The run into the change tent was rather unpleasant on muddy grass. Thankfully I had another pair of socks to change into. Grabbed my visor, sunglasses and race number on the go. Time taken 2:08.
My legs felt heavy coming out of transition, which was quite abnormal as I'm usually sprinting to make up for lost time. But I soon settled into a rhythm, albeit a slower pace. Mentally I have given up the fight as the PB seemed no longer achievable. But I was in good spirits and soaked in the atmosphere and cheers from the crowd. The run course was changed slightly as well to 4 laps, instead of the 3 laps in previous years. This made it better to get the support from Li-Ann and Sebastian. And I took brief moments to exchange a few words each time I passed them. It rained intermittently throughout the run course and while this helped kept the body temperature cool, it made certain sections, especially on the boardwalk a bit slippery.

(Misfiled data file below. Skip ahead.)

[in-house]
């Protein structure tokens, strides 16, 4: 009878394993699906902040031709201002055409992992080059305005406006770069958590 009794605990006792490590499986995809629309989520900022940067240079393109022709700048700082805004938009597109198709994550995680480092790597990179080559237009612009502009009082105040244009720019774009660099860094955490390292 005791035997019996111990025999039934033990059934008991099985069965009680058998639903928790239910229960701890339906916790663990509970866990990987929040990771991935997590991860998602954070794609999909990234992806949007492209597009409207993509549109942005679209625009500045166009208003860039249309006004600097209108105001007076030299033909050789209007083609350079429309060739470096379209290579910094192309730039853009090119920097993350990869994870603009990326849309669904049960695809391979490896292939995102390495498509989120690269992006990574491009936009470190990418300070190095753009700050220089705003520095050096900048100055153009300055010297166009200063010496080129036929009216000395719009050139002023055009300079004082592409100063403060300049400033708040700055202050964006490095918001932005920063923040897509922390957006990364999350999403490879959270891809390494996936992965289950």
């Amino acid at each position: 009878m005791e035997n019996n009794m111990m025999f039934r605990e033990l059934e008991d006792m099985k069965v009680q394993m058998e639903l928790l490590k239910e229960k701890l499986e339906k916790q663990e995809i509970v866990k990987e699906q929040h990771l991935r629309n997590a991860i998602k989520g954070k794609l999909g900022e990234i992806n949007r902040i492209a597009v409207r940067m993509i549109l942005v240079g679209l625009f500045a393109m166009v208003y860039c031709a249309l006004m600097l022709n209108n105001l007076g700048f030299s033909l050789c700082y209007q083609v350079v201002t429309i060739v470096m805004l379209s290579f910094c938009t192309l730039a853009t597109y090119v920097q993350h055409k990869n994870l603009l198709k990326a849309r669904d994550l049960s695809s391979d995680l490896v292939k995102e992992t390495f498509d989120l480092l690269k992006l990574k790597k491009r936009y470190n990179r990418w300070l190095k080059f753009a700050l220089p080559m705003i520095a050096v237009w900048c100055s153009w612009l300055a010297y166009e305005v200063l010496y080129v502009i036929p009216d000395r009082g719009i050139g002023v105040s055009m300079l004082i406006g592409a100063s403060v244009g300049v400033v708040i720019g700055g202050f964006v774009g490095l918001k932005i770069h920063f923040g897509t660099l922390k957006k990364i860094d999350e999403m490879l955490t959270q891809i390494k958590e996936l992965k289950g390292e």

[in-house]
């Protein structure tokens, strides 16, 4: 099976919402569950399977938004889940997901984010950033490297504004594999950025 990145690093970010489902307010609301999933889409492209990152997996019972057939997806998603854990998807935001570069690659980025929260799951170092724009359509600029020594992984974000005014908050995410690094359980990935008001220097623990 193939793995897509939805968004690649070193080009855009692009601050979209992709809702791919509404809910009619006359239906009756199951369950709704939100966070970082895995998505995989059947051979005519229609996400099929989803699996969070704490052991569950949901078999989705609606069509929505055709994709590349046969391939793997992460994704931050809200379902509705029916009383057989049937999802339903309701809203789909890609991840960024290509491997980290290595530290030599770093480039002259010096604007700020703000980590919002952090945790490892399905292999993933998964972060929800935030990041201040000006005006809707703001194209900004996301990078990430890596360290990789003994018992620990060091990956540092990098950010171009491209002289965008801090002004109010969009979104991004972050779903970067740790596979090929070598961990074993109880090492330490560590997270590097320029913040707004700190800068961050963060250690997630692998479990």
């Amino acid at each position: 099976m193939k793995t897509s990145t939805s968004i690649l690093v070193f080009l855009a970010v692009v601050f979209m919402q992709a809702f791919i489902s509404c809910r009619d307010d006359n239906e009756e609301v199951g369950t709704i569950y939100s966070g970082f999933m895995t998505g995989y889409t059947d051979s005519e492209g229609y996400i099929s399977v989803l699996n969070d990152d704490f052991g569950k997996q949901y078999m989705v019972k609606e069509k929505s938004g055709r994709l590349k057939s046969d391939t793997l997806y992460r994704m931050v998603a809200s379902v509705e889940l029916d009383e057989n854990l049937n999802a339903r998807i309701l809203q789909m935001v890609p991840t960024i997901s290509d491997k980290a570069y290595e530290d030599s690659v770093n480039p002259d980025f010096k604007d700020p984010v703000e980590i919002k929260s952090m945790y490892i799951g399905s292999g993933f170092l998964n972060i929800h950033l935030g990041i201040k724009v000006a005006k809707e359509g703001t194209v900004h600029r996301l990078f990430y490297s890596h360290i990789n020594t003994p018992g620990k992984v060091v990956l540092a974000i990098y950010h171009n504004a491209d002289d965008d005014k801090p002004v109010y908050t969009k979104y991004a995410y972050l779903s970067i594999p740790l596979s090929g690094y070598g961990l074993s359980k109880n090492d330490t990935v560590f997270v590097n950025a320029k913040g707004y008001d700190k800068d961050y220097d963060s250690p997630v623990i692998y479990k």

I felt comfortable throughout the run and was keeping it around the 5:30 pace per km. I ran through aid stations for most of the first two laps. It was only from the 18km onwards where I started walking through the aid stations. Even then I kept the walking very brief and there were only a couple of km splits where I was just under the 6 minute pace. As I got to the final 6km or so, I thought I'd might aim for a sub 4 hour marathon. So I dug a bit deeper and ran through the remaining aid stations.
Finally, as I approached the intersection for the finishing chute, Li-Ann and Seb was there and I gave them a hug and a kiss. Before I make my towards the arch with the crowd cheering and tears in my eyes. This was my 13th Ironman finish (4th one in Cairns) and it's no different - I still sob like a sod crossing the line! Overall finish time was 11:02:02, run split was 3:57:02 with Garmin recorded distance of 41.9km.
It wasn't the finish time I was hoping for but it was a finish nonetheless. And it validated my legacy spot for Kona in 2021. And I couldn't have done this without the support and sacrifice of my wife and son. Not just at this race itself or any other race but every day for the many years leading up to this and probably would be for years to come. Until I get sick of this selfish hobby of mine, which is unlikely. And to them it didn't matter whether I came in 10 hours or 17 hours. They were just happy that I was happy, doing something that truly love.
Thank you to everyone for your well wishes as well.